We must teach Americans to hope again, not to be victims
This week, a Wall Street Journal poll found that people are turning away from traditional values like religion, patriotism and having children. Sen. Tim Scott (R-South Carolina) says the main problem is that young people are being fed a false narrative — and are desperate for hope.
One cannot say enough about the power of hope.
As I look around America today, I see a people who long for it, but are instead being sold a drug of victimhood and the narcotic of despair by the far left.
Something has changed. It’s not the people that have changed.
No, the American people still have their defining desire and passion for greatness.
What has changed is the message being conveyed to them every day by leaders who cannot see beyond the past.
Hope is not gone, it just needs to be nurtured and shared.
The hope in the American people is still alive and well, we just need to bring it out into the open.
Burying hope and optimism is suffocating the American Dream.
However, caring for that hope and helping it grow heralds a new American dawn.
Brighter days are ahead, I promise you.
I understand the power of hope and optimism because I grew up in a world where it was all we had.
As a poor child growing up in a one-parent household mired in poverty, I could have given up hope.
Like many poor families, we have moved a lot.
I went to four different elementary schools until fourth grade, and later I almost flunked out of high school.
But I never lost hope.
My family taught me that my future is not determined by my circumstances.
Instead of victimhood, they chose victory.
They taught me the power of prayer and the dignity of hard work.
My grandfather was born in Salley, South Carolina in 1921.
He dropped out of school in the third grade because there was no use for an educated black kid.
Instead, he began picking cotton.
Although he lived south of Jim Crow, although he had to leave the sidewalk when a white man walked by, he believed then what some doubt today – in the goodness of America.
It was this stubborn hope that allowed my cotton-picking grandfather to live long enough to see his grandson choose his seat in Congress.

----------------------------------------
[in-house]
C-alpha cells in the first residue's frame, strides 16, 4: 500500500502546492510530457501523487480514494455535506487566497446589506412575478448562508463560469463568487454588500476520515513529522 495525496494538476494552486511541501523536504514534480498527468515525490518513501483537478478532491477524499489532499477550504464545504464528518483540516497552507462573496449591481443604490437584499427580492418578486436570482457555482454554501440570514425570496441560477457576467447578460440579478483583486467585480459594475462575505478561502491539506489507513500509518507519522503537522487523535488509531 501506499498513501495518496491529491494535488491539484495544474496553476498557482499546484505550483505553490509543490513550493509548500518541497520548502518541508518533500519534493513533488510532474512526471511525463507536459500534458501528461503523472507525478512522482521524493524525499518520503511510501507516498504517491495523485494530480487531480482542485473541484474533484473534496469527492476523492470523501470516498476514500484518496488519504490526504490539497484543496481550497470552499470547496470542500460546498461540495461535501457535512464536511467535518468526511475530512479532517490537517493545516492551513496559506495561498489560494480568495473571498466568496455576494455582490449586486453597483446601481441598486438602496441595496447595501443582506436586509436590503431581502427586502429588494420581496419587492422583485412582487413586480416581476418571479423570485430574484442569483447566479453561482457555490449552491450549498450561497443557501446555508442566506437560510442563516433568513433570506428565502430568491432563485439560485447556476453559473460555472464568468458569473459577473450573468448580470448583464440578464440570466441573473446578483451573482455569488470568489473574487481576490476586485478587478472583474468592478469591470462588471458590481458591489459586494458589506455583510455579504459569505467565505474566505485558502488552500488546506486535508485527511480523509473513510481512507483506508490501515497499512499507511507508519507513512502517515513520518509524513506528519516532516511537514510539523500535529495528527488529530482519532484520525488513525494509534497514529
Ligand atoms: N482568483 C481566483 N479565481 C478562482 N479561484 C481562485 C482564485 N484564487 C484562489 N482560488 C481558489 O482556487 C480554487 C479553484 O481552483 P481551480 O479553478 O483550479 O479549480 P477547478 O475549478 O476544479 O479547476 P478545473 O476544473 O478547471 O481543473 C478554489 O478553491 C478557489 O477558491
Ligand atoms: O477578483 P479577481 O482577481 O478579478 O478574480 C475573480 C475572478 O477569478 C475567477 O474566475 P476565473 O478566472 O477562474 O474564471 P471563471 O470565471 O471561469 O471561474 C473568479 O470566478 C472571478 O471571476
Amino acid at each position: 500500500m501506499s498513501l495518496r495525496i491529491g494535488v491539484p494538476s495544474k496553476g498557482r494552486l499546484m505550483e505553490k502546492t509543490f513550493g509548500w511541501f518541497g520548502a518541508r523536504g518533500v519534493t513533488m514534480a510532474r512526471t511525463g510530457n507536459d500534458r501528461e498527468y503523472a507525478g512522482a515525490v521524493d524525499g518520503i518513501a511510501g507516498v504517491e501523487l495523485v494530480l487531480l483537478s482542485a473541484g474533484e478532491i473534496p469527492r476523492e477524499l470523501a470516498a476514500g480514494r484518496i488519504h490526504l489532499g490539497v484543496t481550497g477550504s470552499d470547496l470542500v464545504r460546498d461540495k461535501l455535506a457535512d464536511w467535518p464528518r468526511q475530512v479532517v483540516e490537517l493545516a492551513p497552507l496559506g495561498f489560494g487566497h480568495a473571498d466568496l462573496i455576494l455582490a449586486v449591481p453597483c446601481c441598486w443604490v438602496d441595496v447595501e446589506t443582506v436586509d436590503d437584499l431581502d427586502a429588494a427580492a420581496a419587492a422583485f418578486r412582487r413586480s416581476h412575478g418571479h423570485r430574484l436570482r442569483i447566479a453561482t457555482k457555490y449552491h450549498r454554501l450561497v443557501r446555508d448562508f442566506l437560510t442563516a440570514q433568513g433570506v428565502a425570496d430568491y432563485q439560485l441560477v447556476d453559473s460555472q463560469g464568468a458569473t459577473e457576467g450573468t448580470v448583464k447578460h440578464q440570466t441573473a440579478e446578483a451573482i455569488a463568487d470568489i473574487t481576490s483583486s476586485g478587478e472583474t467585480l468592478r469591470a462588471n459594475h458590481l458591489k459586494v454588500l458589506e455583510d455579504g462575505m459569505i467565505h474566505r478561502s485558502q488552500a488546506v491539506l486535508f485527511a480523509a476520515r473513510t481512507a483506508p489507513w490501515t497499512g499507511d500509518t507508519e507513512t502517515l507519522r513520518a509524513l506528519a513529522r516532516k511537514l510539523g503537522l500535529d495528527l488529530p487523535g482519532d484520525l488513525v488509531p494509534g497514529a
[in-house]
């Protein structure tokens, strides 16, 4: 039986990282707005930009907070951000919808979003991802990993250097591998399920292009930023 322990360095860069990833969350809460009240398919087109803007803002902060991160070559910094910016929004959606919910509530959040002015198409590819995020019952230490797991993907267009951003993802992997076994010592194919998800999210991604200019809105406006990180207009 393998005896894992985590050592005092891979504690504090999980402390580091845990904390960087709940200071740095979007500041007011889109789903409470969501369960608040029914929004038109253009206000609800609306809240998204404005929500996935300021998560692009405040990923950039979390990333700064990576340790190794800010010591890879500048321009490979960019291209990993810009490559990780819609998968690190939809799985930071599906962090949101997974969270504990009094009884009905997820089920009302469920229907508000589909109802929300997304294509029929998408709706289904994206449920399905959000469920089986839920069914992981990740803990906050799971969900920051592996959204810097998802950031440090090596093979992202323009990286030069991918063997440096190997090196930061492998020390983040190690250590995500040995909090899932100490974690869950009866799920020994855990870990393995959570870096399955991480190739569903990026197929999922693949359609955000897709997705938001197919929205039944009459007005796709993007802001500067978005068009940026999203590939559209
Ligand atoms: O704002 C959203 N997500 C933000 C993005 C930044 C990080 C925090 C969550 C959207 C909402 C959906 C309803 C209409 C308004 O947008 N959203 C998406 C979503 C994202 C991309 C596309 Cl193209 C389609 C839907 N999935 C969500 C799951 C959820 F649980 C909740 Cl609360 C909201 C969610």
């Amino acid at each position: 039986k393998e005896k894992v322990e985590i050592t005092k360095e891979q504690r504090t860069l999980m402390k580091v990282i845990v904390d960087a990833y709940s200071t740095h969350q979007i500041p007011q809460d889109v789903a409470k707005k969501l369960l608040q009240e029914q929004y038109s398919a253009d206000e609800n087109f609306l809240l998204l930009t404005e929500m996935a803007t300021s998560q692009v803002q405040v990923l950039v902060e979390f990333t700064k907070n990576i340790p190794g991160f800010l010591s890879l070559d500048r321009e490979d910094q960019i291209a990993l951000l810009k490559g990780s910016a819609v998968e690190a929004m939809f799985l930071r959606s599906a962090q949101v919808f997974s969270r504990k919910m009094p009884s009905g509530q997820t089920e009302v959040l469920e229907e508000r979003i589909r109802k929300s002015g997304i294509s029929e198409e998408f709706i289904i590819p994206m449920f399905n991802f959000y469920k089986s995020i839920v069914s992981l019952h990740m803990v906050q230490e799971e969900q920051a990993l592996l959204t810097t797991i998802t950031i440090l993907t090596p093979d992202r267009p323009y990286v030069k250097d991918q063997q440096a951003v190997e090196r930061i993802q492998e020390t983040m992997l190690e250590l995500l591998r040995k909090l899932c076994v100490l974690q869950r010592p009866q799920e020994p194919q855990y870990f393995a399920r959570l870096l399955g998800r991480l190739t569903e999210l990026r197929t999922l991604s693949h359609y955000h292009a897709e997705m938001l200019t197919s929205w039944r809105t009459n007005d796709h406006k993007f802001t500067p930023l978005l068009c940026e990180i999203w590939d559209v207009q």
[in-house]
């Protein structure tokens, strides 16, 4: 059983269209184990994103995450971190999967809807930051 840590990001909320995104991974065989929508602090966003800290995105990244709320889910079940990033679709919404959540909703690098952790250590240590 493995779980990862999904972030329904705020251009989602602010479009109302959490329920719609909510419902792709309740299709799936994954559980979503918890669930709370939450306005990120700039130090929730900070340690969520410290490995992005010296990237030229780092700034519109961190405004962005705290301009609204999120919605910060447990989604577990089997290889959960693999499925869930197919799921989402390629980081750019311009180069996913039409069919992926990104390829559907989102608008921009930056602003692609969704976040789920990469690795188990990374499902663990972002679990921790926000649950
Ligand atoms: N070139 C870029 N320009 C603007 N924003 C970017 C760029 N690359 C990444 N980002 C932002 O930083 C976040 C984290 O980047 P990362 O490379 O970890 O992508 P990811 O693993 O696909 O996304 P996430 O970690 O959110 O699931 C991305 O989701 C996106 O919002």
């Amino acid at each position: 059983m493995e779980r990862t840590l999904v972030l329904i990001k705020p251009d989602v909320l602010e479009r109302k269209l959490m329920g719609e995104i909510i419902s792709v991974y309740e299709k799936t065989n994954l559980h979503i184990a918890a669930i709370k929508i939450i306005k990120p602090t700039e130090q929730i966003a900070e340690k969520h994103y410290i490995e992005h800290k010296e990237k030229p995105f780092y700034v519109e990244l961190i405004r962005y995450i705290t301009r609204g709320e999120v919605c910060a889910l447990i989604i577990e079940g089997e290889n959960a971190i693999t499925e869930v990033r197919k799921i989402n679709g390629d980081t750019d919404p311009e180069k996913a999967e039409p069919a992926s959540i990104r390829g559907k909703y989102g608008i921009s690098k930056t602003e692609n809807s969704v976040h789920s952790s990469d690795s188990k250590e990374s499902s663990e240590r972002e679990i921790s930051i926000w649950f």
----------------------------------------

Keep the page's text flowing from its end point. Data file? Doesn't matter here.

My mom worked 16 hour days as a nurse, changing bedpans and rolling patients.
Now she holds the Bible in hand when her son takes the oath of office in the United States Senate.
You are living proof that America’s history is not its original sin.
It’s a story of redemption that we’ve all experienced in some way.
They are proof that there is no upper limit in life.
You can go as high as your character, your education and your stamina will allow. I testify.
A mother’s faith and a mentor’s lessons have taught me that because we’re Americans, anything is possible, and I’ve never been more optimistic about the future of this country.
In the freest and fairest country this world has ever seen, the possibilities keep expanding, even if our politicians don’t see it.
Our leadership today wants you to believe that America is irredeemable, that the best is behind us.
They have spread the message that our present is defined by our past, and have eroded our nation’s very patriotic foundation.
But I see a different future.
Because I went a different way.
Hard-working Americans — Democrats, Republicans, and Independents — all agree that the American Dream shouldn’t be viewed through political lenses.
Yet poll after poll claims to paint a bleak picture of how Americans view their country’s future.
What polls can’t measure is the strength of a single mother who has nothing but hope, faith and love for her children.
A mother whose daily challenge is to reject victimhood while hoping and praying that somehow her child is better off than her.
However, she knows it’s possible because she lives in America.
Let me be clear: the painful parts of America’s past cannot be ignored, but they must underscore why we need new leaders to build us up, not tear us down.
We need leaders who believe that purpose can grow out of our pain.
We need a leader who understands that our nation’s future is rooted in two fundamental principles: freedom and responsibility.
When individuals take responsibility for their future, we, the people, are stronger together.
These simple truths have taken our nation to incredible heights.
Millions and millions of Americans can tell you about the pain of their past that brought forth the promise of their future.
Millions of Americans can tell you that the obstacles came first and the opportunities came second.
But it’s those opportunities that give us a reason to face those obstacles rather than throw in the towel before the fight even begins.
But today there’s a cycle where people want you to believe what they say, despite what you see.
Your words are no match for our evidence.
Their pessimism is no match for our progress. The truth of our lives refutes their lies.
I believe in it because I’ve lived it.
I’m living the American dream.
I have held fast to the truth, the inalienable truth, that all men and women are created equal and endowed by our Creator with the right to freedom.
I not only believe in the principle of America; I am an eyewitness.
We will always fight to form a more perfect union, to make sure we are better off, our children are wealthier, and our nation continues to be the shining city on the hill, a beacon of hope in the darkest storms, and an unrelenting one Light for all the world to see.
We do this not by tearing apart the very fabric of our nation, but by embracing it.
America can do for so many what it has done for me.
When some choose grudges and strife, choose greatness.
When others choose fear, choose trust.
America’s future will not be decided in spite of its people, but by them.
https://nypost.com/2023/03/30/we-need-to-teach-americans-to-hope-again-not-be-victims/ We must teach Americans to hope again, not to be victims